Of course Walker didn't care about that, because as far as he is concerned, none of us were "real Americans" like the Koch brothers. Normally, a situation like that would go one of two ways: either the action would be ratcheted up (like the anti-Vietnam war movement), or the movement would gradually fizzle out (like the anti-Iraq war movement). Instead, the situation went in a third direction: it rapidly fizzled out. This was due to the union leaders being more concerned with appearing "respectable" to Democratic politicians than defending their members.
The first test came with the occupation of the Capitol. After being tolerated for a while, a move was made to kick out all the protestors from the Capitol. In response, my union passed a declaration in support of the occupation and promptly changed their mind as soon as people were told to leave. But because there were so many protestors in the Capitol, and because the police union supported the protestors, nothing ended up happening. So my union changed their mind again, but the union marshals instructed everybody to leave. The result was that my union, which has a reputation as the most radical union in Wisconsin, was more conservative than the police union.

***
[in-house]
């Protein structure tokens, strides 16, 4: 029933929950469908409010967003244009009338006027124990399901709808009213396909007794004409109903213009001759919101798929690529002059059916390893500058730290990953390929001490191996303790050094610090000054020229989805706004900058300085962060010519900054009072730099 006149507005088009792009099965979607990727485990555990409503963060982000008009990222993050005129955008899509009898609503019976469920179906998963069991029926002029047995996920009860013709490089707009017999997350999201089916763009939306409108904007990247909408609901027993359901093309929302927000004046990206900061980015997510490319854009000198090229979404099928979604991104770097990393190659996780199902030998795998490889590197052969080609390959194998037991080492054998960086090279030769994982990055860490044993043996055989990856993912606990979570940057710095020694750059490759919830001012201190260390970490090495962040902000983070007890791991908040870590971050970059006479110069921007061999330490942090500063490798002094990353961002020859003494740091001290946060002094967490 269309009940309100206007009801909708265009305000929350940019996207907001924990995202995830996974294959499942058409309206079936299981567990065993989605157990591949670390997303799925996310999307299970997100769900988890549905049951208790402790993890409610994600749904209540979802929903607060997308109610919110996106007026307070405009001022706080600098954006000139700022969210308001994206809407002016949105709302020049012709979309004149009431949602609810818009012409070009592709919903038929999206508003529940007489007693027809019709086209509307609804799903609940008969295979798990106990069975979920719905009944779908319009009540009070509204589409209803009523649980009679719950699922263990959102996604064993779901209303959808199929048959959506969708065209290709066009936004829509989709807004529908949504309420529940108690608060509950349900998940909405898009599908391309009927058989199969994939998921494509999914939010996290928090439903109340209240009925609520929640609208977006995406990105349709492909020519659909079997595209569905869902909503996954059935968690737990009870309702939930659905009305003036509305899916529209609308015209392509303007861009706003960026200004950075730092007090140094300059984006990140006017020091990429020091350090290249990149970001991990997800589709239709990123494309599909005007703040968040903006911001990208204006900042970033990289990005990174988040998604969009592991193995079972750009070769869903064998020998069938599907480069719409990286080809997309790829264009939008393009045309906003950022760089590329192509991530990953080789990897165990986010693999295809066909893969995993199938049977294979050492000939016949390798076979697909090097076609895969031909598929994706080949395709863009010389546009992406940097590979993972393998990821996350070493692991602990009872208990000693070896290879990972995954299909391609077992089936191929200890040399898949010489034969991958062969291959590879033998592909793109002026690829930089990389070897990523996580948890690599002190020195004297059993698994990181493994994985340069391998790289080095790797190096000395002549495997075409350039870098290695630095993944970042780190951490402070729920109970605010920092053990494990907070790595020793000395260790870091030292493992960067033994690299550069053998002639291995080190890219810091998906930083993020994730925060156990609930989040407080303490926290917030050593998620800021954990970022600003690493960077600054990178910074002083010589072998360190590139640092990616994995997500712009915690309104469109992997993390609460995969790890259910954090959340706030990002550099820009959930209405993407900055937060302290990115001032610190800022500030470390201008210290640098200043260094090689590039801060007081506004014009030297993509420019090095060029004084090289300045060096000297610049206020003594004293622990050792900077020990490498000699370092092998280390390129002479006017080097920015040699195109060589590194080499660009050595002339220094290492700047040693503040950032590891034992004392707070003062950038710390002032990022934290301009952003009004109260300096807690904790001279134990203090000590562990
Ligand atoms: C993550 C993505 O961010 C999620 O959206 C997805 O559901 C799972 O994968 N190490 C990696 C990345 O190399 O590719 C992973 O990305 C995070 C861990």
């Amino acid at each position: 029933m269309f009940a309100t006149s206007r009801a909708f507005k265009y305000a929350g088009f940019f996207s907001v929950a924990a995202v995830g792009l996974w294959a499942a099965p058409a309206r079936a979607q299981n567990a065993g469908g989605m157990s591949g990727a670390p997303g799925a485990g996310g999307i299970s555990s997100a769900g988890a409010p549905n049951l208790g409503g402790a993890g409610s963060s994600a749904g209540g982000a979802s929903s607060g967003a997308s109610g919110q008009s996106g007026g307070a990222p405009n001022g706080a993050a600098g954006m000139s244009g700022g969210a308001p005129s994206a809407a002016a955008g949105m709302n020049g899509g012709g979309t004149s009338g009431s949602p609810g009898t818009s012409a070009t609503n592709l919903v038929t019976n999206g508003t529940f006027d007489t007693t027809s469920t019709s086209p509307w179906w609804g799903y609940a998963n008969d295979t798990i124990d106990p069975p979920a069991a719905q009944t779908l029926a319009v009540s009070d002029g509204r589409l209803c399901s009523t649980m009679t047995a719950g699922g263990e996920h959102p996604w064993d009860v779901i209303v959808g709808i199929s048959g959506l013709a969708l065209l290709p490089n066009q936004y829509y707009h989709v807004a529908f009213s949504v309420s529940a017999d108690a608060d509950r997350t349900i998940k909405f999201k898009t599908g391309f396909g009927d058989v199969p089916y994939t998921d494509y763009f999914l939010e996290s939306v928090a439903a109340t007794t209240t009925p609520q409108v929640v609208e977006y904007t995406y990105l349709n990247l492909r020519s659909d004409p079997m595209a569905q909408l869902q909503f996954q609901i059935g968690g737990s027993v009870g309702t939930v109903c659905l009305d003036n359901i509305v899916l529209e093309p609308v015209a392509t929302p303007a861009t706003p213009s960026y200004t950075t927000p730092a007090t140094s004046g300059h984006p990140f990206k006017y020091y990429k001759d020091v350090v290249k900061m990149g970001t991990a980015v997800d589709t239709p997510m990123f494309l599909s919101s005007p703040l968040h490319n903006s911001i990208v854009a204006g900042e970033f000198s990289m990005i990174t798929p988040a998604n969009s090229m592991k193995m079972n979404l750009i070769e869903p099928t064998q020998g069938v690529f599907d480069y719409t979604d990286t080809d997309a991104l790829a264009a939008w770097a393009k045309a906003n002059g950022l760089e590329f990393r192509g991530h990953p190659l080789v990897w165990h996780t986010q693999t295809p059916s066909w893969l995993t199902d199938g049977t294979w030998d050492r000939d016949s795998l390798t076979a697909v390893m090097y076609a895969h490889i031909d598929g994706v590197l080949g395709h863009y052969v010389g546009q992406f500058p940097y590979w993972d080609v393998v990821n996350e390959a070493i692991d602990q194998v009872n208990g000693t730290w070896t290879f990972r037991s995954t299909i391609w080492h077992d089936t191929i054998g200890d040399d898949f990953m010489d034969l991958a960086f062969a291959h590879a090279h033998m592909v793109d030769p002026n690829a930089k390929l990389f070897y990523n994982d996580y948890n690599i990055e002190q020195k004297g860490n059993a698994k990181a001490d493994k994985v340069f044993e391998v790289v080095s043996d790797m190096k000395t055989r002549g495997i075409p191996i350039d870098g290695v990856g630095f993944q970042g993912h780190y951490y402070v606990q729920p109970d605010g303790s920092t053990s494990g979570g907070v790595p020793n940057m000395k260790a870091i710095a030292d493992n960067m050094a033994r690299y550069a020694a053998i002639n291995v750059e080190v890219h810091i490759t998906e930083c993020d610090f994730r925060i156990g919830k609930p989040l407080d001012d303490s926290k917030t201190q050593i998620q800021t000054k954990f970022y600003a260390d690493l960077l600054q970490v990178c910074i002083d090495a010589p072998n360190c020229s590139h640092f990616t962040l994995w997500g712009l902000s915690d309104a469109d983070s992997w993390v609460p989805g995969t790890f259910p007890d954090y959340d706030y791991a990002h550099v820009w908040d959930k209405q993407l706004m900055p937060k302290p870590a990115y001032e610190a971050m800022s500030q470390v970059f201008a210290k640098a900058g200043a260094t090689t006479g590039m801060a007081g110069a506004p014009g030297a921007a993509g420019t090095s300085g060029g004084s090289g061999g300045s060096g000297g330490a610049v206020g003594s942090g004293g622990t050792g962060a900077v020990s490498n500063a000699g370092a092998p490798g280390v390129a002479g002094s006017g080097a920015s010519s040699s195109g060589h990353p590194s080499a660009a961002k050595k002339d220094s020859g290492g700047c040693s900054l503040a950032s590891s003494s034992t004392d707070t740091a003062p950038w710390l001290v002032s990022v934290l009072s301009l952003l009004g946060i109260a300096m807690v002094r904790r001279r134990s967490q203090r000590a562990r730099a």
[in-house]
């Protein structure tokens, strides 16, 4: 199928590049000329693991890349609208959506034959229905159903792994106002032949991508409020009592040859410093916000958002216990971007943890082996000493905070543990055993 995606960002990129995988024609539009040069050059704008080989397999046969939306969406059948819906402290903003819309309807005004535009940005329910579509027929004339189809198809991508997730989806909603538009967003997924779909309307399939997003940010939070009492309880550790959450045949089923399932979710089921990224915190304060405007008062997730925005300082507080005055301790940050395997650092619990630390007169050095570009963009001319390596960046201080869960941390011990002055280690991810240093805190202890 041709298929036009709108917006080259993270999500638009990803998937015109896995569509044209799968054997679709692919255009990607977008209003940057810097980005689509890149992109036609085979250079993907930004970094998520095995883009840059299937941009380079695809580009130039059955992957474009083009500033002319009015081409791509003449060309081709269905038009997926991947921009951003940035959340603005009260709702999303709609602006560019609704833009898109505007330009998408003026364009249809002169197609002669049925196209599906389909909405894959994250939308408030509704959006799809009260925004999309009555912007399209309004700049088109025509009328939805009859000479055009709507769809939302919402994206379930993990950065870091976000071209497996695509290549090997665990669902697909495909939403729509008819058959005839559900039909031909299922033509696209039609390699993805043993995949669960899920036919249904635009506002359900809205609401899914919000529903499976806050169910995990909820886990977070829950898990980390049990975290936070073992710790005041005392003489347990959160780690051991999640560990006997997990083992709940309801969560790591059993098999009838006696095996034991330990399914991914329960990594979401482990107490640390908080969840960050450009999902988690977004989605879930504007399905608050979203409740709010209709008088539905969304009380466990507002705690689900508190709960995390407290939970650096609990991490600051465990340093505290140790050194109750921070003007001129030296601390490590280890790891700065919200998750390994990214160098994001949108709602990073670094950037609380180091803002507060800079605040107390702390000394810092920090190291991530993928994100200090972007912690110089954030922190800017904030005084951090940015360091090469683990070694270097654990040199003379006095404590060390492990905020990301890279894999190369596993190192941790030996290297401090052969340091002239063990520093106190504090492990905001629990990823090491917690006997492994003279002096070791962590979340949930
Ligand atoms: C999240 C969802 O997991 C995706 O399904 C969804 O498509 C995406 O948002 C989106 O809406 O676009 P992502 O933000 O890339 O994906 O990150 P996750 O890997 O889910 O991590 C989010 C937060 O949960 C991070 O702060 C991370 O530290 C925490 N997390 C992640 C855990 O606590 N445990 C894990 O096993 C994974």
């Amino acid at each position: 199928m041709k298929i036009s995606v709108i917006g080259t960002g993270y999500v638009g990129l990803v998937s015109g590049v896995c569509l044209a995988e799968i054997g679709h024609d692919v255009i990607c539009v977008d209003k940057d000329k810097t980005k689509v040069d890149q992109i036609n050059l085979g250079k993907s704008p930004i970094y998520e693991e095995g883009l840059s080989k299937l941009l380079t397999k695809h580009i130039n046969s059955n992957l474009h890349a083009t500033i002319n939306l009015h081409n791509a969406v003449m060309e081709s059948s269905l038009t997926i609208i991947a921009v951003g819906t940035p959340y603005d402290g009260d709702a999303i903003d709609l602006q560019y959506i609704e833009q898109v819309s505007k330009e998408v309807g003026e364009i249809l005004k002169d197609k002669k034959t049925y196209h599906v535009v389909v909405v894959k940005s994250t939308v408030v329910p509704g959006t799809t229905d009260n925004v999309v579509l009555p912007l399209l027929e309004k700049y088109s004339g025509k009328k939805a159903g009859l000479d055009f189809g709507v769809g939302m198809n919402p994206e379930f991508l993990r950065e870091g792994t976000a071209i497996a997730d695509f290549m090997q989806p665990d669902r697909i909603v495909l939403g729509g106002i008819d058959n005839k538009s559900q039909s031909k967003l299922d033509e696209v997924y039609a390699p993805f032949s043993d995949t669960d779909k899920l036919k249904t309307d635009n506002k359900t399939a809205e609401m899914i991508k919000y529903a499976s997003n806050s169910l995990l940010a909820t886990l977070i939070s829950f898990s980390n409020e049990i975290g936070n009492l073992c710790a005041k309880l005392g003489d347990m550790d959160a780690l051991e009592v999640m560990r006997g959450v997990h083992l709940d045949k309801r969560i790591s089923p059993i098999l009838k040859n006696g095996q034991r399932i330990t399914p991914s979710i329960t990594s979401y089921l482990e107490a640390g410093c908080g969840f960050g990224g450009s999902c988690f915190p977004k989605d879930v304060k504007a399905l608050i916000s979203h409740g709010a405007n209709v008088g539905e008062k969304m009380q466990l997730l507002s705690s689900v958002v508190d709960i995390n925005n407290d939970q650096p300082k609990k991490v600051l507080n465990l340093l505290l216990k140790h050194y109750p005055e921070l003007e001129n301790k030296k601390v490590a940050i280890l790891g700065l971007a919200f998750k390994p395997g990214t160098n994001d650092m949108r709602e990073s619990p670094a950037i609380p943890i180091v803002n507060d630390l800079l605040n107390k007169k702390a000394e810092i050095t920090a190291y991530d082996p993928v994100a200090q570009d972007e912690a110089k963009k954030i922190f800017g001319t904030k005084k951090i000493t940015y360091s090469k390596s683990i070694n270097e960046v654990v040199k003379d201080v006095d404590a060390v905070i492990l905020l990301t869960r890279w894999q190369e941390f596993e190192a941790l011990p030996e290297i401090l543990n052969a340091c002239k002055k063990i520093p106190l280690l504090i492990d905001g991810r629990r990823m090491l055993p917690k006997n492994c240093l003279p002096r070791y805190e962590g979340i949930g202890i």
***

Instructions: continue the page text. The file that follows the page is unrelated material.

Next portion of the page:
This is known as the Duke of Plaza Toro School of Trade Unionism. Whenever there's any fighting, you lead your union from behind (you find it less exciting). But when away your union runs, your place is at the fore(-o).